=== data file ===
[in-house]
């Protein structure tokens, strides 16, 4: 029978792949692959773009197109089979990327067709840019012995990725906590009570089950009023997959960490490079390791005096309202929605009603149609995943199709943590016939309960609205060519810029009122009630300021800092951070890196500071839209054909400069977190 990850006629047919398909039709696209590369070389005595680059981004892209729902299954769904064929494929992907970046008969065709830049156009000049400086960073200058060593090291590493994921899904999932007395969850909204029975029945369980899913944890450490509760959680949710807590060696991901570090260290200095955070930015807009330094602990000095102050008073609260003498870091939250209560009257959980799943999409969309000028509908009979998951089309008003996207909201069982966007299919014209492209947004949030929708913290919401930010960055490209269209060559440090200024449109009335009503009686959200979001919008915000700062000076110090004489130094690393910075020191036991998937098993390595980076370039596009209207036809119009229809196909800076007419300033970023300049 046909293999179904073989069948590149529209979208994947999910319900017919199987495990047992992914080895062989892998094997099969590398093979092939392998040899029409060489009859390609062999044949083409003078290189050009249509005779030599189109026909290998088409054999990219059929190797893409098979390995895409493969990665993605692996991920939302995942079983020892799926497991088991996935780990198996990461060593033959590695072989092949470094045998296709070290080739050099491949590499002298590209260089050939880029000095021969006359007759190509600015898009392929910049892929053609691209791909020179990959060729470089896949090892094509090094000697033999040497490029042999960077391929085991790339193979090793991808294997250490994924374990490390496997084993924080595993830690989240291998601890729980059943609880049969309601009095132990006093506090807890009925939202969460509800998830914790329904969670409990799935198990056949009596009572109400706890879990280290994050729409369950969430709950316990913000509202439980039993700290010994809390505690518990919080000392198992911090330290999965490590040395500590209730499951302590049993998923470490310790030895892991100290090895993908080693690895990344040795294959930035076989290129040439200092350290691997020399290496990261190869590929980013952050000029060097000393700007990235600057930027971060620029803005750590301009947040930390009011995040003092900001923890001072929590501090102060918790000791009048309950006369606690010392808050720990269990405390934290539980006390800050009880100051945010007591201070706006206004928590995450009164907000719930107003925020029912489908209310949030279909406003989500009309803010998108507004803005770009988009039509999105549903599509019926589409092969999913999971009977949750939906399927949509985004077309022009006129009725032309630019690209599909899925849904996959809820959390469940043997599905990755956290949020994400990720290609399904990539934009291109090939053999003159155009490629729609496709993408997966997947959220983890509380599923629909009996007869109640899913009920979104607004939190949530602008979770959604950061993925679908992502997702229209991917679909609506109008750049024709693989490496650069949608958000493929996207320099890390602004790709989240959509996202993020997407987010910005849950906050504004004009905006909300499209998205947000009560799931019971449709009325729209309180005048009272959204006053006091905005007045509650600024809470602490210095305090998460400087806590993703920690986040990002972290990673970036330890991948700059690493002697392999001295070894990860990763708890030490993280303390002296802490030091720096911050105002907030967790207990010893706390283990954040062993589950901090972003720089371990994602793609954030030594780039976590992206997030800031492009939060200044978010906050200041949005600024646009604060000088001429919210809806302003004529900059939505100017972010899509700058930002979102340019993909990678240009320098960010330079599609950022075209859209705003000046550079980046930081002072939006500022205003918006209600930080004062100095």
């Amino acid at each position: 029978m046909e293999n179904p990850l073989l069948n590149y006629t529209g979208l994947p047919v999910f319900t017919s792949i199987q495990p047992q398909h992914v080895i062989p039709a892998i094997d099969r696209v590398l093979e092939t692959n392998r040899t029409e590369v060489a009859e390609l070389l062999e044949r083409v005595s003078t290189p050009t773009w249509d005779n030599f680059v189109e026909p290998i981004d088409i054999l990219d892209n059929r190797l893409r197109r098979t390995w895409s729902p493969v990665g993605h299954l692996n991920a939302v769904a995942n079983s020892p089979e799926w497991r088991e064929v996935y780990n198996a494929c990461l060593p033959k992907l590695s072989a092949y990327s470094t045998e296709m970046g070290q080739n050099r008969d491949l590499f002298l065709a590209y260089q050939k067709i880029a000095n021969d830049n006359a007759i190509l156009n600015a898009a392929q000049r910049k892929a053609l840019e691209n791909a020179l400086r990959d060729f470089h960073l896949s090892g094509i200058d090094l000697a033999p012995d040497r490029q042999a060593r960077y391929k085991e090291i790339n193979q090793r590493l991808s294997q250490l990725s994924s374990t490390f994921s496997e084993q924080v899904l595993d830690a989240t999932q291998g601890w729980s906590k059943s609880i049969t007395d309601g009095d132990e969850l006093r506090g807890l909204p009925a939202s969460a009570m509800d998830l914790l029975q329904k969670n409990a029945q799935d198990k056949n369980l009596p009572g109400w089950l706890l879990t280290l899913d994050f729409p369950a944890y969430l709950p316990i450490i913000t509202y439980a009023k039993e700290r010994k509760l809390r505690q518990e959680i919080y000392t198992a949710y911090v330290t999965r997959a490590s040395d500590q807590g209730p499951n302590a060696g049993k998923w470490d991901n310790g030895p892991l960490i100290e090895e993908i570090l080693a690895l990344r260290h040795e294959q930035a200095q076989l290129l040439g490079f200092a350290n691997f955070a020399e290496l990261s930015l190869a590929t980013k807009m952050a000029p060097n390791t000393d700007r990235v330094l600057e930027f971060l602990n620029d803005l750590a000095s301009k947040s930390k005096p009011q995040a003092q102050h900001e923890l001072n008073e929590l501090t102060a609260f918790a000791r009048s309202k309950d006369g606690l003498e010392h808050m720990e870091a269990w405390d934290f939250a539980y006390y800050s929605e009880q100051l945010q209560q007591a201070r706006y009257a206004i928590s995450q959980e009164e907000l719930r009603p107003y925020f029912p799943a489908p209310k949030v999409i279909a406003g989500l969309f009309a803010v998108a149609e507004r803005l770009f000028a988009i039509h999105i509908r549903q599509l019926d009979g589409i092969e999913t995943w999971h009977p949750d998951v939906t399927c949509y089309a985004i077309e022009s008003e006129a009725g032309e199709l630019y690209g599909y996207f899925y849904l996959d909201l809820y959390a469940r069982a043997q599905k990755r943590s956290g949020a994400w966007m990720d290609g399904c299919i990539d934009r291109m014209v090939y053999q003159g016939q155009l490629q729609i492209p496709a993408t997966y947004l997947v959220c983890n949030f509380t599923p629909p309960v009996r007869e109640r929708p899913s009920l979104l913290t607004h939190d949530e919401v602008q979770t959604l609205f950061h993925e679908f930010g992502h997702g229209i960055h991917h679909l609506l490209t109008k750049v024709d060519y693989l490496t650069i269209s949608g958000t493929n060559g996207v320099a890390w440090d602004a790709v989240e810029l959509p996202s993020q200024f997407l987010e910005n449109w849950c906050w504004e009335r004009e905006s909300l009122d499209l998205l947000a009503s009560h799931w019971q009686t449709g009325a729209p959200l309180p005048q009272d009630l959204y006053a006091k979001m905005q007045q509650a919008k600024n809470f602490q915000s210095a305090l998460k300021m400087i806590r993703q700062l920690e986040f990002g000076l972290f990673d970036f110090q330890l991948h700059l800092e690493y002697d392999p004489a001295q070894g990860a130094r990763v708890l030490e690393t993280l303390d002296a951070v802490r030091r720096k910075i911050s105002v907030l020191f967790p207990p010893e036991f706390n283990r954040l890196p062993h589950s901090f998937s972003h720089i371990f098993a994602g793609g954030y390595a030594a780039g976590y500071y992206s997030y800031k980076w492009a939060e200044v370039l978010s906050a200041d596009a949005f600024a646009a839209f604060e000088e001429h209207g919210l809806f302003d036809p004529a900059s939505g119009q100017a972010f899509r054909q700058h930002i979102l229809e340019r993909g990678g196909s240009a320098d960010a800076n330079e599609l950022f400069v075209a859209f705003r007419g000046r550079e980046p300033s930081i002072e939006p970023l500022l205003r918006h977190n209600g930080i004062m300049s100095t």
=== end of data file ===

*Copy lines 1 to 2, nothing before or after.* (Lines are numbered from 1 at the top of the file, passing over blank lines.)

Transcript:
[in-house]
């Protein structure tokens, strides 16, 4: 029978792949692959773009197109089979990327067709840019012995990725906590009570089950009023997959960490490079390791005096309202929605009603149609995943199709943590016939309960609205060519810029009122009630300021800092951070890196500071839209054909400069977190 990850006629047919398909039709696209590369070389005595680059981004892209729902299954769904064929494929992907970046008969065709830049156009000049400086960073200058060593090291590493994921899904999932007395969850909204029975029945369980899913944890450490509760959680949710807590060696991901570090260290200095955070930015807009330094602990000095102050008073609260003498870091939250209560009257959980799943999409969309000028509908009979998951089309008003996207909201069982966007299919014209492209947004949030929708913290919401930010960055490209269209060559440090200024449109009335009503009686959200979001919008915000700062000076110090004489130094690393910075020191036991998937098993390595980076370039596009209207036809119009229809196909800076007419300033970023300049 046909293999179904073989069948590149529209979208994947999910319900017919199987495990047992992914080895062989892998094997099969590398093979092939392998040899029409060489009859390609062999044949083409003078290189050009249509005779030599189109026909290998088409054999990219059929190797893409098979390995895409493969990665993605692996991920939302995942079983020892799926497991088991996935780990198996990461060593033959590695072989092949470094045998296709070290080739050099491949590499002298590209260089050939880029000095021969006359007759190509600015898009392929910049892929053609691209791909020179990959060729470089896949090892094509090094000697033999040497490029042999960077391929085991790339193979090793991808294997250490994924374990490390496997084993924080595993830690989240291998601890729980059943609880049969309601009095132990006093506090807890009925939202969460509800998830914790329904969670409990799935198990056949009596009572109400706890879990280290994050729409369950969430709950316990913000509202439980039993700290010994809390505690518990919080000392198992911090330290999965490590040395500590209730499951302590049993998923470490310790030895892991100290090895993908080693690895990344040795294959930035076989290129040439200092350290691997020399290496990261190869590929980013952050000029060097000393700007990235600057930027971060620029803005750590301009947040930390009011995040003092900001923890001072929590501090102060918790000791009048309950006369606690010392808050720990269990405390934290539980006390800050009880100051945010007591201070706006206004928590995450009164907000719930107003925020029912489908209310949030279909406003989500009309803010998108507004803005770009988009039509999105549903599509019926589409092969999913999971009977949750939906399927949509985004077309022009006129009725032309630019690209599909899925849904996959809820959390469940043997599905990755956290949020994400990720290609399904990539934009291109090939053999003159155009490629729609496709993408997966997947959220983890509380599923629909009996007869109640899913009920979104607004939190949530602008979770959604950061993925679908992502997702229209991917679909609506109008750049024709693989490496650069949608958000493929996207320099890390602004790709989240959509996202993020997407987010910005849950906050504004004009905006909300499209998205947000009560799931019971449709009325729209309180005048009272959204006053006091905005007045509650600024809470602490210095305090998460400087806590993703920690986040990002972290990673970036330890991948700059690493002697392999001295070894990860990763708890030490993280303390002296802490030091720096911050105002907030967790207990010893706390283990954040062993589950901090972003720089371990994602793609954030030594780039976590992206997030800031492009939060200044978010906050200041949005600024646009604060000088001429919210809806302003004529900059939505100017972010899509700058930002979102340019993909990678240009320098960010330079599609950022075209859209705003000046550079980046930081002072939006500022205003918006209600930080004062100095």